In one of the previous educational series here on Binary Options Academy we presented the corrective waves and said that there are three categories of corrective waves: zigzags, flats and triangles. The X wave is still a corrective wave and the most important thing to remember or to take into consideration is the fact that it is coming as an intervening wave, or a connecting wave.
Basically, it is making the connection between two different corrections of the same degree, so it can actually connect two zigzags, or two flats, or even a zigzag or a flat. Depending on the complexity of the move in a complex corrective wave we could actually have two x waves and the role will be the same, to act as a link between the two or three corrections of the same degree.
X Wave – a Wave With a Corrective Nature
The X wave is mandatory to have a corrective nature and therefore it can be a zigzag, flat, or a triangle on its own. Usually, it is not a complex corrective wave, but this is not mandatory. According to the Elliott Waves Theory, an X wave is an intervening wave, or a connecting one, that is part of a complex correction. Basically, such a wave is always indicating a complex correction is in the makings and the only question that remains is if that correction implies only one X wave or two.
Interpreting X Waves
The key to interpreting an X wave comes, once again, as many other things with Elliott, from the Fibonacci retracement. If the X wave ends higher than 61.8% retracement level when compared with the first correction, then we’re having a complex correction with a strong X wave. On the other hand, if the X wave ends below that level, then the correction is a complex one with a small X wave.
The difference between the two is important as in this way the trader has a better view on what is forming on the right side of the chart as it is allowing to forecast future price movements. In terms of binary options trading, it is vital to know exactly where each and every wave is ending as otherwise we would not know from where to drag the Fibonacci tool to find out if the X wave is a small or a big one. This in turn gives us the perfect entry for a striking price into either a call or a put option.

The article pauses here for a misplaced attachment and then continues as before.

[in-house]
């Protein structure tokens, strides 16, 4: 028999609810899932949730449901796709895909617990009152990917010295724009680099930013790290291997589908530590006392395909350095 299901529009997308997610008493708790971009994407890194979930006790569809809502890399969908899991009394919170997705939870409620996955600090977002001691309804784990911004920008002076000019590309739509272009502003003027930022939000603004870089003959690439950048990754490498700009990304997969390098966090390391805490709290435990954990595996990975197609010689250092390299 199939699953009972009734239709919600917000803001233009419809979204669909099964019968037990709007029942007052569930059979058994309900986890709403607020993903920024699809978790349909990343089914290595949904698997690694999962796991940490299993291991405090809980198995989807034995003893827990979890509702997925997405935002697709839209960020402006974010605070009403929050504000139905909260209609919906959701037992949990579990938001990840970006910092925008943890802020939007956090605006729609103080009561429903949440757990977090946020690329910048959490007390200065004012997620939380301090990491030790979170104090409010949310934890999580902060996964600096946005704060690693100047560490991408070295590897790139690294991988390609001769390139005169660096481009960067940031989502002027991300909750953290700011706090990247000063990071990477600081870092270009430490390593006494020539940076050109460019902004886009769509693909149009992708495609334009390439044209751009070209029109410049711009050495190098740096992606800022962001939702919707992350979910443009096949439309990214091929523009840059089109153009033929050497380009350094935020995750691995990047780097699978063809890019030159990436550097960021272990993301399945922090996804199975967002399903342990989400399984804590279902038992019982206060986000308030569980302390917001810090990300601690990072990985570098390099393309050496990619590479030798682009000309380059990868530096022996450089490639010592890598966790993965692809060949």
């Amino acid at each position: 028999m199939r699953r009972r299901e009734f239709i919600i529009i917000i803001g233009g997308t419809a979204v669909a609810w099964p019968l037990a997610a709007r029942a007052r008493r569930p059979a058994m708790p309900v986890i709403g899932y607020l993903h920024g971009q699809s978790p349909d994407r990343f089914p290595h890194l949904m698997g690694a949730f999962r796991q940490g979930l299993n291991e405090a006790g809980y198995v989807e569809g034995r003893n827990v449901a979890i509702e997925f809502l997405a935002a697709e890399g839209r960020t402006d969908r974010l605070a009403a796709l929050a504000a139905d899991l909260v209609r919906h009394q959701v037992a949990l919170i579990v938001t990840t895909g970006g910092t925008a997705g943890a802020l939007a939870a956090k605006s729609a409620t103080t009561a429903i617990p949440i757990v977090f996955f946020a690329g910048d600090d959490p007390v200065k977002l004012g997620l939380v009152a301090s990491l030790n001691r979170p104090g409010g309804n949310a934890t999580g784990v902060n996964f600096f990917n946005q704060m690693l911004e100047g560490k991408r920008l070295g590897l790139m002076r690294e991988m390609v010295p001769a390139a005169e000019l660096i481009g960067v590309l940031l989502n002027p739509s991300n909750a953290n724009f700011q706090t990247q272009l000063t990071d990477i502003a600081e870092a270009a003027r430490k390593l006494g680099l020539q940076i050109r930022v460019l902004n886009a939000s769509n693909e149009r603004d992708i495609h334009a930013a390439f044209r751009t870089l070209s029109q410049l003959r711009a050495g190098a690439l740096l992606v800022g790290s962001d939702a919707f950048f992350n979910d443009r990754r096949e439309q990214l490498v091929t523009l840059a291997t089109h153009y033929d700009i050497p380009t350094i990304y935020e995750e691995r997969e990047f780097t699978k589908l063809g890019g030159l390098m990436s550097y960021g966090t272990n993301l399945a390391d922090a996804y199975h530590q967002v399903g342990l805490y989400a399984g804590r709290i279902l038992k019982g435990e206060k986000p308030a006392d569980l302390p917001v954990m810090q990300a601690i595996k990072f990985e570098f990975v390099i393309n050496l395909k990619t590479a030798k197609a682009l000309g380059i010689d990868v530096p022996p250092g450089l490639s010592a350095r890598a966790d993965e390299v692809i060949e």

X Wave – a Less Complex Pattern
The nature of the X wave is important as well as we know before-hand what it will look like based on the structure of the previous correction. First of all, it is important to note that the first correction, which is always a simple one, cannot be a triangle. That being said, the only two remaining options are for the first correction to be a zigzag or a flat or to be a simple correction on its own (zigzag, flat or triangle). On the other hand, it the first correction is a flat, then the X wave may as well be a complex correction.
As a rule of thumb, it is generally wise to say that the X wave is one degree lower in complexity.
For binary options trading, understanding the nature of the X wave, where it appears and how it forms is crucial in trying to pick tops and bottoms and in what future price action means. After all, this is all about trading one direction of the market and to be on the right side of the market by the time the expiration date is coming.
Equally important as the striking price, the expiration date should and must be adapted to the time frame the analysis is being made as the usual caveat applies here to. If the analysis is made on the daily or four hours chart, it makes virtually no point in picking a short term expiration date like hourly or lower as chances that the option will expire out of the money are considerably higher than for the option to be profitable. Therefore, calibrating the expiration date based on the time frame is key.
More than that, lower than the hourly chart it makes no sense to look at markets with Elliott Waves eyes as the subdivisions are so numerous that cycles are starting to lose sense anymore. Add to this the uncertainty created when markets are really not moving, like in the summer time or in the Asian sessions, and the outcome is that trading binary options based on X waves should be avoided on lower time frames. If one is interested in the bigger picture, that is a different story but then the expiration date should be accordingly.